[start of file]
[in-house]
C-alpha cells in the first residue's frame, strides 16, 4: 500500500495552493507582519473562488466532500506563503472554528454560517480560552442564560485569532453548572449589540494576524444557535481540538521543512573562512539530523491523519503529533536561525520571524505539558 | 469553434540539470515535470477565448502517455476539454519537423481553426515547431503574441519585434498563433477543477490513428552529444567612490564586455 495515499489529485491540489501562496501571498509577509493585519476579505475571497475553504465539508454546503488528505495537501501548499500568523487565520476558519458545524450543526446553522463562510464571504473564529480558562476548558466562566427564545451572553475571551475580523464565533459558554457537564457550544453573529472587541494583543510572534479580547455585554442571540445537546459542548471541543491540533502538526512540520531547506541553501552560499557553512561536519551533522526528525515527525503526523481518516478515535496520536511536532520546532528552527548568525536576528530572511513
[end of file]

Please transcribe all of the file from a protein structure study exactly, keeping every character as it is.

[in-house]
C-alpha cells in the first residue's frame, strides 16, 4: 500500500495552493507582519473562488466532500506563503472554528454560517480560552442564560485569532453548572449589540494576524444557535481540538521543512573562512539530523491523519503529533536561525520571524505539558 | 469553434540539470515535470477565448502517455476539454519537423481553426515547431503574441519585434498563433477543477490513428552529444567612490564586455 495515499489529485491540489501562496501571498509577509493585519476579505475571497475553504465539508454546503488528505495537501501548499500568523487565520476558519458545524450543526446553522463562510464571504473564529480558562476548558466562566427564545451572553475571551475580523464565533459558554457537564457550544453573529472587541494583543510572534479580547455585554442571540445537546459542548471541543491540533502538526512540520531547506541553501552560499557553512561536519551533522526528525515527525503526523481518516478515535496520536511536532520546532528552527548568525536576528530572511513